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Panel Outlines Benefits of Different Types of Rehabilitation for People with MS But “We need more Knowledge,” Write the Authors

December 8, 2015

Summary
  • A panel of experts convened by the American Academy of Neurology (AAN) conducted an extensive review of more than 100 published studies focusing on rehabilitation in MS.
  • Among its findings, the panel concluded that there is moderate evidence for probable benefits of weekly in-home or outpatient physical therapy for improving balance, disability and gait for people with all forms of MS, and weaker evidence for other techniques.
  • The authors state that for many of the trials reviewed benefits were difficult to determine due to flaws in the study designs.
  • The authors note that the most important conclusion of this extensive systematic review is the need for well-designed trials of rehabilitation therapies and techniques.
  • The National MS Society has accelerated research breakthroughs in the field of MS rehabilitation, and is making exercise and physical activity a key target in a groundbreaking wellness initiative.
  • The review is published in Neurology (2015;85:1896–1903). Summaries have been developed by the AAN for people with MS and clinicians.
Background: Rehabilitation can help people with MS to achieve their physical, psychological, social and vocational potential. But to convince doctors and insurers that rehabilitation really does help, we need the kind of evidence that can only come from carefully designed and conducted scientific studies.
 
The American Academy of Neurology, the world’s largest association of neurologists and neuroscience professionals,  assembled an expert panel to review published scientific studies on rehabilitation in MS. The panel reviewed 142 articles, addressing whether comprehensive multidisciplinary rehabilitation, outpatient or inpatient physical therapy, or other techniques and programs minimize impairment, reduce disability, or improve health-related quality of life for people with MS:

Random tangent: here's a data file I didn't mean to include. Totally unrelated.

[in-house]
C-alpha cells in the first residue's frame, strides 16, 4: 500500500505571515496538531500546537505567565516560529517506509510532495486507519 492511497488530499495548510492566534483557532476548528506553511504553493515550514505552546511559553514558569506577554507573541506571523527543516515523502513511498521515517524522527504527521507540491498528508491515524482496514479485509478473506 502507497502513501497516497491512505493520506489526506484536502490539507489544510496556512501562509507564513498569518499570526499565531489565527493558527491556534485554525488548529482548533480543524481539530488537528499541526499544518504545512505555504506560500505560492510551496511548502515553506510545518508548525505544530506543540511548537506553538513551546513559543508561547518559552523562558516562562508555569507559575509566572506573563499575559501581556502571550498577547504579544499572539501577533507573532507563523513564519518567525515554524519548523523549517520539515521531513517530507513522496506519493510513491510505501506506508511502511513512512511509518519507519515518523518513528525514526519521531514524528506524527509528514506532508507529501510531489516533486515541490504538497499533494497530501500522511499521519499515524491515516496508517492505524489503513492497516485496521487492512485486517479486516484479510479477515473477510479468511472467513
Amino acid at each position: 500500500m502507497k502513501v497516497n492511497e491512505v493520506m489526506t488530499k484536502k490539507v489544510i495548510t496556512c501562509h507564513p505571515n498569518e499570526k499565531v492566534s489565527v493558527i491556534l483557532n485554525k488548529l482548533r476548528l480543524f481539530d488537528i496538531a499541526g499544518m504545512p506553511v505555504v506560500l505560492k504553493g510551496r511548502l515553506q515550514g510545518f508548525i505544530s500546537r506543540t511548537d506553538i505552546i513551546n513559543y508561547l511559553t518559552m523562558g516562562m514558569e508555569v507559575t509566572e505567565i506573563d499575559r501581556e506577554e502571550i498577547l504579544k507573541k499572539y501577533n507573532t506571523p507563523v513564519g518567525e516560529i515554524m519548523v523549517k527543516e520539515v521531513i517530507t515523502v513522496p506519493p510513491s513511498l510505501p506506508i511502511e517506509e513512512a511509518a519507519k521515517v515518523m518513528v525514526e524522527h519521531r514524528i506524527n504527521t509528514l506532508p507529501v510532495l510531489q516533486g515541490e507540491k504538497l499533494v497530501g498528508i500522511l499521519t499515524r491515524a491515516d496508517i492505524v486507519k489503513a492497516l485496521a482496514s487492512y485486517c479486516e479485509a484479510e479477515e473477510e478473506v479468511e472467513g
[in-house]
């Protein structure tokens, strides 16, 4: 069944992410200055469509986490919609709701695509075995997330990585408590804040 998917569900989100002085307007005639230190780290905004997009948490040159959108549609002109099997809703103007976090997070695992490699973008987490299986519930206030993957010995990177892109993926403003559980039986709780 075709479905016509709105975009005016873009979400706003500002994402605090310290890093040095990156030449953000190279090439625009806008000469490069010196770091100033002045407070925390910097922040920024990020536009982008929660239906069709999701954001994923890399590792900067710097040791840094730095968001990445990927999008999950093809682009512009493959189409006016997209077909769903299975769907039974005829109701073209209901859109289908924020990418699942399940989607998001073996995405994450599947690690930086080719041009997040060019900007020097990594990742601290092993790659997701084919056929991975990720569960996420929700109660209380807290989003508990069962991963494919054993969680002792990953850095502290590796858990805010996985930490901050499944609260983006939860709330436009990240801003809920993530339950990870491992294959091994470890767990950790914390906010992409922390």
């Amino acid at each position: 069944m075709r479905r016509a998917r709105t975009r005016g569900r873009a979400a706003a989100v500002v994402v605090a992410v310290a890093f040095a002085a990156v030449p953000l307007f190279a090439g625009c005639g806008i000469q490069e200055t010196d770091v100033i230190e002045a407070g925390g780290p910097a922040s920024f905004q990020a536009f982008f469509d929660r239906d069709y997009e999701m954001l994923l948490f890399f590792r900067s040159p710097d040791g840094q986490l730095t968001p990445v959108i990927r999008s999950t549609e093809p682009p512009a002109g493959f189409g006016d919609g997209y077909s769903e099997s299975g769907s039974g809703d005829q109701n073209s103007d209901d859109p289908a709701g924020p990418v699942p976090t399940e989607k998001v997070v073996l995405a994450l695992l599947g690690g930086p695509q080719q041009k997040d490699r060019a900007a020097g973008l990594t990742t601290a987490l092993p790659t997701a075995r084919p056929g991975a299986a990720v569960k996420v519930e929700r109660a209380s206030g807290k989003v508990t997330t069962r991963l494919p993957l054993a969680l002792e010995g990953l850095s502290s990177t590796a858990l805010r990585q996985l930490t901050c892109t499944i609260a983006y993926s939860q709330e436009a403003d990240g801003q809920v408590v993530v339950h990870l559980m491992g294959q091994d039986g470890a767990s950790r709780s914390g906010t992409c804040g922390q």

The Report: The panel came to the following conclusions:
  • Weekly home or outpatient physical therapy for 8 weeks probably is effective for improving balance, disability, and gait in people with MS who are able to walk 5 meters with or without an assistive device
  • Individualized inpatient exercise (3 weeks) followed by home exercises (15 weeks) possibly is effective for reducing disability
  • Motor and sensory balance training (3 weeks) possibly is effective for improving balance
  • Data are inadequate to support or refute the use of many other programs and techniques, including short-term aerobic exercise programs, group exercise therapy, strength training, whole body vibration exercise training, aquatic exercise training, cooling garments, intermittent transcranial magnetic stimulation, and balance-based torso weighting, among others. 
The review is published in Neurology (2015;85:1896–1903). Summaries are available for people with MS and clinicians.
 
Next Steps:  The authors note that the most important conclusion of this extensive review is the need for well-designed trials of rehabilitation therapies and techniques. “We need more knowledge about how to integrate rehabilitation efficiently across the MS continuum,” they write.
 
The National MS Society has accelerated research breakthroughs in the field of MS rehabilitation, funding some of the first results showing the benefits of exercise in people with MS, establishing a fellowship program to recruit and train talented clinician-scientists in MS rehabilitation research, and making exercise and physical activity a key target in a groundbreaking wellness initiative.
 
Read more about the benefits of exercise
 
Read more about rehabilitation research

About Multiple Sclerosis

Multiple sclerosis is an unpredictable, often disabling disease of the central nervous system that disrupts the flow of information within the brain, and between the brain and body. Symptoms range from numbness and tingling to blindness and paralysis. The progress, severity and specific symptoms of MS in any one person cannot yet be predicted, but advances in research and treatment are leading to better understanding and moving us closer to a world free of MS. Most people with MS are diagnosed between the ages of 20 and 50, with at least two to three times more women than men being diagnosed with the disease. MS affects more than 2.3 million people worldwide.

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